Threshing Machine Canyon.

Camille-Pissarro-The-Threshing-Machine- Threshing machine canyon was near Blufton, Ks, and got its name from a tragic incident  that occurred in 1867. Blufton was a stage stop. It lay on a trail blazed by John C. Freemont in 1844. The stage stations along the way consisted of Fossil Creek, Forsythe’s Creek, Big Creek, Louisa Springs, Blufton, Castle Rock, Grannell Springs and Chalk Bluffs.

Blufton became a handy campground for emigrants, and the nearby canyon was described as “A vast castle, fashioned by the most ancient architects.”

The incident occurred when freighters, transporting a threshing machine to Salt Lake City, Utah, camped in the canyon. Instead of camping in the open, as was the custom, due to Indians, they camped along a bluff overhang. Indians, who had been following the party, attacked that night, killing and scalping all the men, and set fire to the threshing machine.

For years, souvenir hunters would pick through what was left of the machine. Pieces of it are on display at the Fort Hays State College. The canyon was used for years as a camping and picnic area until the drought years cause it to fill up with a couple inches of dust. Weed seed grew and turned it into a veritable jungle, and it was basically abandoned. Wind and erosion has changed the bluff considerably. The Ceder Bluff Reservoir threatened it, but today, you can still visit it. The reservoir only came up to the bottom of the bluff. It’s located one mile West of the North end of the reservoir.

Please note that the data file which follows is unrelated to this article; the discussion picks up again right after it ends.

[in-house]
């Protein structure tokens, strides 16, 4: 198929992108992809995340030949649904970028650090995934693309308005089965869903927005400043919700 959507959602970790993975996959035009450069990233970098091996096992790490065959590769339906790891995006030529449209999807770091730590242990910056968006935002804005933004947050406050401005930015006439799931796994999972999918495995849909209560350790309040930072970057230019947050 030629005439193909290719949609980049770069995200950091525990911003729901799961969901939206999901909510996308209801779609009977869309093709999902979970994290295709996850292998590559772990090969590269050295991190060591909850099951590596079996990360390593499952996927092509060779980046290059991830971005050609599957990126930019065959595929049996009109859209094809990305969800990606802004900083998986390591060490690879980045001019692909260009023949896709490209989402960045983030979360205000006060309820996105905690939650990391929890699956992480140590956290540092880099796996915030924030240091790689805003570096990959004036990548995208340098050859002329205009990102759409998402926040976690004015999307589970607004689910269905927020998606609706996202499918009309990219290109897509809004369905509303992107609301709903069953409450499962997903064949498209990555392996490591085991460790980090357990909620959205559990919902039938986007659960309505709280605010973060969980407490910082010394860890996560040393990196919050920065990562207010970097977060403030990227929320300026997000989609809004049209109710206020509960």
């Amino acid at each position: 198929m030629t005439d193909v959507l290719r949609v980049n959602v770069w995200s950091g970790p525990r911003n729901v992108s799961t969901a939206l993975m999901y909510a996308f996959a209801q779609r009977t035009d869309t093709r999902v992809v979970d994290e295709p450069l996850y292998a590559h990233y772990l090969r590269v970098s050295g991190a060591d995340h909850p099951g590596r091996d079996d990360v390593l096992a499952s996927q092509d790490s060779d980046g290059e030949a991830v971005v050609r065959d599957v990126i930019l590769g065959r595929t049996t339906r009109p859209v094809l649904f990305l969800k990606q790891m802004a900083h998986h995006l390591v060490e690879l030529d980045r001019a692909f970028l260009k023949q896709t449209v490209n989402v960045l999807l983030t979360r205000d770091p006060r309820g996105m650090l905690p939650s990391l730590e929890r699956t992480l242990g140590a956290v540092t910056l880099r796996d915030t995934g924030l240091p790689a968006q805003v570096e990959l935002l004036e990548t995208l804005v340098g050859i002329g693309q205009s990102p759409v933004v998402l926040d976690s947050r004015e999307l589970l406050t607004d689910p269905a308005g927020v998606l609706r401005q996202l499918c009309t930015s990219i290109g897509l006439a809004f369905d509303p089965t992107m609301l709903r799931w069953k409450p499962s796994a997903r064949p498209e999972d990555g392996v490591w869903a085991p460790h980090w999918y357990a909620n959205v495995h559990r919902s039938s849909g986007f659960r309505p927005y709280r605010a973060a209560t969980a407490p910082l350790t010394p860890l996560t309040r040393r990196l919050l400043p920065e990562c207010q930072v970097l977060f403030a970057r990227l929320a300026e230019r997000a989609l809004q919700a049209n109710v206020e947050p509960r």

Filed under History, Kansas

4 responses to “Threshing Machine Canyon.

  1. iggydonnelly

    Jammer, this is a great post. I sent an email with a link to Pondie – didn’t want her to miss it.

  2. I really liked learning this too! I hadn’t ever heard of the canyon or its tragic past. Thank you!

  3. PrairiePond

    Hey guys! Jammer thanks for posting this. Yeah Fnord, it’s one story I didnt get around to telling. We were very near the spot on your visit out here. There is also, in the same place, one of the first known political cartoons. The Indians drew a hieroglyph of a “government man” and what he wanted to do to the Indians. It has almost faded away, and you do have to hike through some tall weeks to get there, but it’s quite the spot.

    If you all visit, I’ll be glad to take you there. Pieces of the machinery have been found on farmsteads in the area, used as gates, posts, etc.

    The trail it is on is called the Smoky Hill Trail, and the Butterfield Trail follows parallel to it in some spots. The Butterfield is the one that bisects my land.

    Thanks again for posting this!